A. Situation analysis
Description of the disaster
On 22 March 2021, a massive fire swept through the camp settlement in Cox's Bazar, Bangladesh, destroying shelters and facilities and endangering lives across four camps. So far, 11 casualties have been reported, and 55,000 people have been displaced. According to data shared by the camp authority, a total of 563 people from the affected camps have been injured and 339 are missing. It is understood that there are approximately 10,000 damaged shelters. Further reference information regarding this event can be found in Situation Report #2 and Situation Report #3 of this document, in addition to the ISCG press release.
The fire originated from block D in Camp 8W at about 3.00pm local time on 22 March 2021. The frequent wind flow made the fire spread quickly to other camps comprising camps 8E, 9, and 10, completely razing a huge amount of infrastructure – these included shelters, mosques, community centres, learning centres, service centres, shops, LPG (liquefied petroleum gas) storage sheds and Camp-in-Charge (CiC) offices. The fire was put out in three camps (8E, 8W and 9) around 9.45 PM the same day (22 March 2021), and at 1:00 am on 23 March in Camp 10, by the Fire Service and Civil Defence (FSCD) teams with support from the Cyclone Preparedness Programme (CPP) volunteers and BDRCS staff (Population Movement Operation (PMO) and Myanmar Refugee Relief Operation). Due to the threat of the fast-moving fire, families living in seven adjacent camps were also evacuated to safer ground.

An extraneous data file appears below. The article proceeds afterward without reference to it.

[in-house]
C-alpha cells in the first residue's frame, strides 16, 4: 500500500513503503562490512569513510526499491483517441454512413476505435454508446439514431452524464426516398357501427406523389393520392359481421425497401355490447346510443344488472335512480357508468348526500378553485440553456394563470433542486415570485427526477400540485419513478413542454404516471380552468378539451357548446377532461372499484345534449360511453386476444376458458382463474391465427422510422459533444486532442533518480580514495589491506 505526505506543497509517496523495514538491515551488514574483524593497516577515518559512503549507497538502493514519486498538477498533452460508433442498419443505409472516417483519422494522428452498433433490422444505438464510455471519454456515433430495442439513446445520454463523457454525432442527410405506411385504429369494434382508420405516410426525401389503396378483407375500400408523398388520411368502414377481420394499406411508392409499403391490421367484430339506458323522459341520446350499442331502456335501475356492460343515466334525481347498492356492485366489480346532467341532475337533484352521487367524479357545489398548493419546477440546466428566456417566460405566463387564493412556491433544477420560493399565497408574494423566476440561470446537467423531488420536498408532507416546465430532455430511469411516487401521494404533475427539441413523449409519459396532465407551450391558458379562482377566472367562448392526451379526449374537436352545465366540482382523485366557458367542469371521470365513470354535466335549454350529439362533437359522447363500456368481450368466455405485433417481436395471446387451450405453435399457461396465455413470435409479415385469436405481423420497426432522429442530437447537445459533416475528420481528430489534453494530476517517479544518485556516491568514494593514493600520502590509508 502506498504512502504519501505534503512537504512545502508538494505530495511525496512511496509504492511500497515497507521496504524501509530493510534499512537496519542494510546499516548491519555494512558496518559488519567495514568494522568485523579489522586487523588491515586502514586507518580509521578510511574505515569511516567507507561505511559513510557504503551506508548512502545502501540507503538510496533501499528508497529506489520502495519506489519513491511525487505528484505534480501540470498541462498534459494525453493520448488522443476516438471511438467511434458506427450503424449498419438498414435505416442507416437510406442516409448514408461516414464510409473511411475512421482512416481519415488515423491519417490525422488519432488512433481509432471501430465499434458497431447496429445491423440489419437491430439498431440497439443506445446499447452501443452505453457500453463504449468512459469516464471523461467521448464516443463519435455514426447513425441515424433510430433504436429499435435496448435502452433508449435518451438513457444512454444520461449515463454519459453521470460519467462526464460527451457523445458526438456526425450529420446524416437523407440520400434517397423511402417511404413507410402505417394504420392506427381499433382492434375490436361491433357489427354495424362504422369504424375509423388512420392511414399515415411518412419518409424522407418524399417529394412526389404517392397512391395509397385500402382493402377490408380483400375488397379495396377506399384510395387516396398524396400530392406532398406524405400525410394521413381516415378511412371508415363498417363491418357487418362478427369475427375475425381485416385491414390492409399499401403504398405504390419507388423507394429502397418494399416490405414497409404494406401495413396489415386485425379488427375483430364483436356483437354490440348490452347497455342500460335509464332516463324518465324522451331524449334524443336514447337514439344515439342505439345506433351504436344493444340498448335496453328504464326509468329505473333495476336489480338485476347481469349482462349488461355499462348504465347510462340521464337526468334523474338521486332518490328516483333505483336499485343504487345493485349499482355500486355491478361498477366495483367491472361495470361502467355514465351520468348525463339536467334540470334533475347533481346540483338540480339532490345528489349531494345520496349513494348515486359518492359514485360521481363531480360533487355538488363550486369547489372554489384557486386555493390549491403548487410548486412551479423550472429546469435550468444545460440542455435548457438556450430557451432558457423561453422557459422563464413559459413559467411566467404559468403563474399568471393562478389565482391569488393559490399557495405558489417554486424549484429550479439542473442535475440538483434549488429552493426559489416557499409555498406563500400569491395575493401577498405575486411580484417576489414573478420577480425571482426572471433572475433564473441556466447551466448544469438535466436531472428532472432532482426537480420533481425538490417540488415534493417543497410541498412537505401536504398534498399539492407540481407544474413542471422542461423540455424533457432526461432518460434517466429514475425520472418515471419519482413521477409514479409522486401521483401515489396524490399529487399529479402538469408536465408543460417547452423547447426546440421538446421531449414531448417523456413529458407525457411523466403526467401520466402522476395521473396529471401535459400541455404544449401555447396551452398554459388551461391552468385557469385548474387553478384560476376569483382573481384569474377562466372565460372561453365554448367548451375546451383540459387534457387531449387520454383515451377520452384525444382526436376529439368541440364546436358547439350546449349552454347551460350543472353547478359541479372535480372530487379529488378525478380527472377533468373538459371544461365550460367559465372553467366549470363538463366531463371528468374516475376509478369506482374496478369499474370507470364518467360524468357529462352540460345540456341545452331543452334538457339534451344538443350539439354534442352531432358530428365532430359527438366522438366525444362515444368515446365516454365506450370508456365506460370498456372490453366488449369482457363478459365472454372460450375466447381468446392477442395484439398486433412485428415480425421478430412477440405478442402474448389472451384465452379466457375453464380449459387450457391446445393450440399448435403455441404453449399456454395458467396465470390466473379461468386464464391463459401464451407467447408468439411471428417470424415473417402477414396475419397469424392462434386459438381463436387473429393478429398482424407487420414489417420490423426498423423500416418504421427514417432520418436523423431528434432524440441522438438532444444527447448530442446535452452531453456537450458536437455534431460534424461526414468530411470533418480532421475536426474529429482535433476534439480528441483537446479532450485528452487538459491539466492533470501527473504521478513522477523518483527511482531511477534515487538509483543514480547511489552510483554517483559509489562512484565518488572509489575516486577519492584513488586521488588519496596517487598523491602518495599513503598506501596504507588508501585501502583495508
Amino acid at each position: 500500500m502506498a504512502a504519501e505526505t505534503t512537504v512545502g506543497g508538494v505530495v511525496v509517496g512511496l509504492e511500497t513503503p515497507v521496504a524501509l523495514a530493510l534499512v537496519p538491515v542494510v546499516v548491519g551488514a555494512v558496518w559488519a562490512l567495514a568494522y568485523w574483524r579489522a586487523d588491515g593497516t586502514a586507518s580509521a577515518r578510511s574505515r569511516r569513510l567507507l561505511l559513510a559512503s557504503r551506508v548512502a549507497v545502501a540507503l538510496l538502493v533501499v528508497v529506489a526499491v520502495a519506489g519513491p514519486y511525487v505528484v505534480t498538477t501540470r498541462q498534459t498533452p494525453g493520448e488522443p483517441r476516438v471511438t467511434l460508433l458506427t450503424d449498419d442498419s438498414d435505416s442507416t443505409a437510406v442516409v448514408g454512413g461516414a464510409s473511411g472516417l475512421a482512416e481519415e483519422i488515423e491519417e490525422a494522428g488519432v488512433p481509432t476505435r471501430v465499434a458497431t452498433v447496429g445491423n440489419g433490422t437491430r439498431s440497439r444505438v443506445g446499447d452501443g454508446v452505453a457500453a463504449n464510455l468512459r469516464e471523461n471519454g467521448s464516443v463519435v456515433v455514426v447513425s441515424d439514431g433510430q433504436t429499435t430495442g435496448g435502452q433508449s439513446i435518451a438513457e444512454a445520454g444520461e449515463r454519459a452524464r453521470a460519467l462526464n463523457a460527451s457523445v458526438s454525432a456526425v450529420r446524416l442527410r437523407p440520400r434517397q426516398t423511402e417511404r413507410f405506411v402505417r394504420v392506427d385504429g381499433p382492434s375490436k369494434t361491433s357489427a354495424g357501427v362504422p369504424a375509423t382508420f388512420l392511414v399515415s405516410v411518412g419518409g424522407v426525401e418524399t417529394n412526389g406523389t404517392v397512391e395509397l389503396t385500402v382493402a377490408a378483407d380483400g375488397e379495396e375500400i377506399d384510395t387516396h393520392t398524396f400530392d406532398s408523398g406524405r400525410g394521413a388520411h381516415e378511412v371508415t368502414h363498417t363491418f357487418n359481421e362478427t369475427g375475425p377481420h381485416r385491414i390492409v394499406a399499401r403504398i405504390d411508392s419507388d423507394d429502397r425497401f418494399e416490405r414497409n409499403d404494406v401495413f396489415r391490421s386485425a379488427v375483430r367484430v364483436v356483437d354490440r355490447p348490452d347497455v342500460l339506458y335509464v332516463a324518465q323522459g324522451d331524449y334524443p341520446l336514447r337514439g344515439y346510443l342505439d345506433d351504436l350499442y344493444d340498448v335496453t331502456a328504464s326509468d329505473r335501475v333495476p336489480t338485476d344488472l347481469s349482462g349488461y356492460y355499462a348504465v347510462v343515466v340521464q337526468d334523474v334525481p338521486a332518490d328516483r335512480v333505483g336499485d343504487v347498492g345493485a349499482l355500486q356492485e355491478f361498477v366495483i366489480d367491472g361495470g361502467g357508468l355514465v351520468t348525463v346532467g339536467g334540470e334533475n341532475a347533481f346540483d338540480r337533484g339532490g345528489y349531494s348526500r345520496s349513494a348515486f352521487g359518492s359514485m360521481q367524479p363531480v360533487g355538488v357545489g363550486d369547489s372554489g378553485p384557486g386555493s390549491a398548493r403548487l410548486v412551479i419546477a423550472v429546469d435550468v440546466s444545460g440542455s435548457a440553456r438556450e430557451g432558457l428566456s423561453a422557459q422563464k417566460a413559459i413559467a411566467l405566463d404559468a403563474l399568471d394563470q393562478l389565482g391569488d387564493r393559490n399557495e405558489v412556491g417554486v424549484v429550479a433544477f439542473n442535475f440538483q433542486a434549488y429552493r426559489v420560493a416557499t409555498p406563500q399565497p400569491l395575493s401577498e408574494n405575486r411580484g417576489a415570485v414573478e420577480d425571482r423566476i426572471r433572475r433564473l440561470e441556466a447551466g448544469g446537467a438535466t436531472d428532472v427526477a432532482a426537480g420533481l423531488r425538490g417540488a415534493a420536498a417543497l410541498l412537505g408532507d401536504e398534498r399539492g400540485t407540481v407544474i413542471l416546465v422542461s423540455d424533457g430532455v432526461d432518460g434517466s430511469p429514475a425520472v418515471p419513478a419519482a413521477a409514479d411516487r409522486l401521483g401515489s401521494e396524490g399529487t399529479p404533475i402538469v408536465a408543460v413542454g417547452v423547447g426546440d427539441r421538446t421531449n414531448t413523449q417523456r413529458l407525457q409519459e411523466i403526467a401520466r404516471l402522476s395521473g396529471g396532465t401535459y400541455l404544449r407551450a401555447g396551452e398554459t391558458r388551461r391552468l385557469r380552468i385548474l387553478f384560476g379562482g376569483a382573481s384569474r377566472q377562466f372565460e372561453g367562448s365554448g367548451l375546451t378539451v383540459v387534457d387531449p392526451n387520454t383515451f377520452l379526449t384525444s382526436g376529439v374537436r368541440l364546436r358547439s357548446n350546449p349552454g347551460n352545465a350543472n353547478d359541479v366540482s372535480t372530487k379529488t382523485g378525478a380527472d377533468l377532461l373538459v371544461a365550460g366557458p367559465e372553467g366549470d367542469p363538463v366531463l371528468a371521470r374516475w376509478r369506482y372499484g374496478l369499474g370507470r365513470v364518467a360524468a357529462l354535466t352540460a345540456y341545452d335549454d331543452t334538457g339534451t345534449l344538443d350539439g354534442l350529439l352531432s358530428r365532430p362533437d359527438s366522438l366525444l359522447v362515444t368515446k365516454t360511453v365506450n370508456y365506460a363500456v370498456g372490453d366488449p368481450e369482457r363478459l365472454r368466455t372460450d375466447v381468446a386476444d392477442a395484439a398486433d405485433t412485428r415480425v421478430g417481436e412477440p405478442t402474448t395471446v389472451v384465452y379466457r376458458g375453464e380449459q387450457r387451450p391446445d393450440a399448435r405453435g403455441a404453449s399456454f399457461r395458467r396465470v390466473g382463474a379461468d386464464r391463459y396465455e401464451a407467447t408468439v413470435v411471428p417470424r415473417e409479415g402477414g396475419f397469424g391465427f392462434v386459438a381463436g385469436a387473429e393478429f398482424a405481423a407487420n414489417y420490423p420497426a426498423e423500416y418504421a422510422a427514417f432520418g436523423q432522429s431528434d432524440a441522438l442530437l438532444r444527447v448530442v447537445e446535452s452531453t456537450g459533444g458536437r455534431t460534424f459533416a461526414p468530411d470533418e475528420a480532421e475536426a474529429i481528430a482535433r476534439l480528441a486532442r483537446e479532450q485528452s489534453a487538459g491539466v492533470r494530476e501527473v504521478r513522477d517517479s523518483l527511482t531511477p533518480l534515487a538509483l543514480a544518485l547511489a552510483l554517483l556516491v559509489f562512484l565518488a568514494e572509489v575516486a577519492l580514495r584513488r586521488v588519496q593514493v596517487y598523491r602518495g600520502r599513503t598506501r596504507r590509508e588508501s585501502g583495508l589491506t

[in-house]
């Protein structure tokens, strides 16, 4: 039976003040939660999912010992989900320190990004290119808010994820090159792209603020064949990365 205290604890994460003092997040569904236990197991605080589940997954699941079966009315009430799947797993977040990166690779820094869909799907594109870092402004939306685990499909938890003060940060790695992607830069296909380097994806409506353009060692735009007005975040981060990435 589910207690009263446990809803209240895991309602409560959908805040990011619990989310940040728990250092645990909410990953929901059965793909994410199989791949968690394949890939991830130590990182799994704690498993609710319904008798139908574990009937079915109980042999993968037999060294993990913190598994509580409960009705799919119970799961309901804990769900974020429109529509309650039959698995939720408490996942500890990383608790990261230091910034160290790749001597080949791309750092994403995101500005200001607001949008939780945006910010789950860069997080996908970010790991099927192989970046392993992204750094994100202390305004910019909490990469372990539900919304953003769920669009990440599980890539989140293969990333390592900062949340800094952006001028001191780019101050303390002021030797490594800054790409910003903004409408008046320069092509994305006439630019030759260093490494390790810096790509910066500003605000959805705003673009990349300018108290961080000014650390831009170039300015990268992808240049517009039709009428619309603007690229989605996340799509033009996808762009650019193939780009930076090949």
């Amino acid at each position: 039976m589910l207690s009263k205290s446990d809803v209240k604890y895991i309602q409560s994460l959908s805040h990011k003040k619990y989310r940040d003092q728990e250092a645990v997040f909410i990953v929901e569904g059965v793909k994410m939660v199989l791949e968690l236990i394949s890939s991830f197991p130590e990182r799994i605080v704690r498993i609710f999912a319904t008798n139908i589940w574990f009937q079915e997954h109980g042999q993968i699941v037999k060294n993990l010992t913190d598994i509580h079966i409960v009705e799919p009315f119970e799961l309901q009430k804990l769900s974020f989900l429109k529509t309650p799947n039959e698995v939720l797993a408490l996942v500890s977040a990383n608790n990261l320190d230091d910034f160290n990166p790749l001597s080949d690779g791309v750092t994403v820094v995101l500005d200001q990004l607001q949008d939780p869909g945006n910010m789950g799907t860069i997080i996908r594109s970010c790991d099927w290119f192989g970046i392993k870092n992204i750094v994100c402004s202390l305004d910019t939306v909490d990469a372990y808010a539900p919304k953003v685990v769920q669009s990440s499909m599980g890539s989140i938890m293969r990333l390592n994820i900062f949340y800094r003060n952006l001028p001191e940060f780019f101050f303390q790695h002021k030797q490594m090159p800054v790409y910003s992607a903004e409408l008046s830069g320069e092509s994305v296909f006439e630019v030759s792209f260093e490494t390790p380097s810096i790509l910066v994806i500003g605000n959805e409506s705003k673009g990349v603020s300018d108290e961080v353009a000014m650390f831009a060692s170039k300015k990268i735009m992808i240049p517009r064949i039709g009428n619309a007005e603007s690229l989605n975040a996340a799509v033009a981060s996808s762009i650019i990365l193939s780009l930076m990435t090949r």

According to the Flash Update issued by the ISCG Secretariat, among the essential facilities impacted by the fire are the IOM primary healthcare clinic, MSF clinic, Turkish hospital and LPG distribution points. No BDRCS facility or infrastructure has been affected as a relatively small amount of programming is undertaken in the affected areas.
While there has been a history of several fires in the camp settlement in past times including two incidents in January this year, the intensity and scale of this latest fire is unprecedented. Cramped conditions in the severely congested settlement are believed to have contributed to the quick escalation of the fire.
The camp settlement in Cox’s Bazar is home to about 877,000 displaced people from Rakhine State in Myanmar who crossed the border into Bangladesh in 2017. The camps are the programming area of a multitude of humanitarian actors including the UN and the Bangladesh Red Crescent Society who are providing a range of humanitarian services to the camp population as well as a smaller population of local communities living on the periphery of the settlement, and who have been adversely affected by the large influx of displaced people.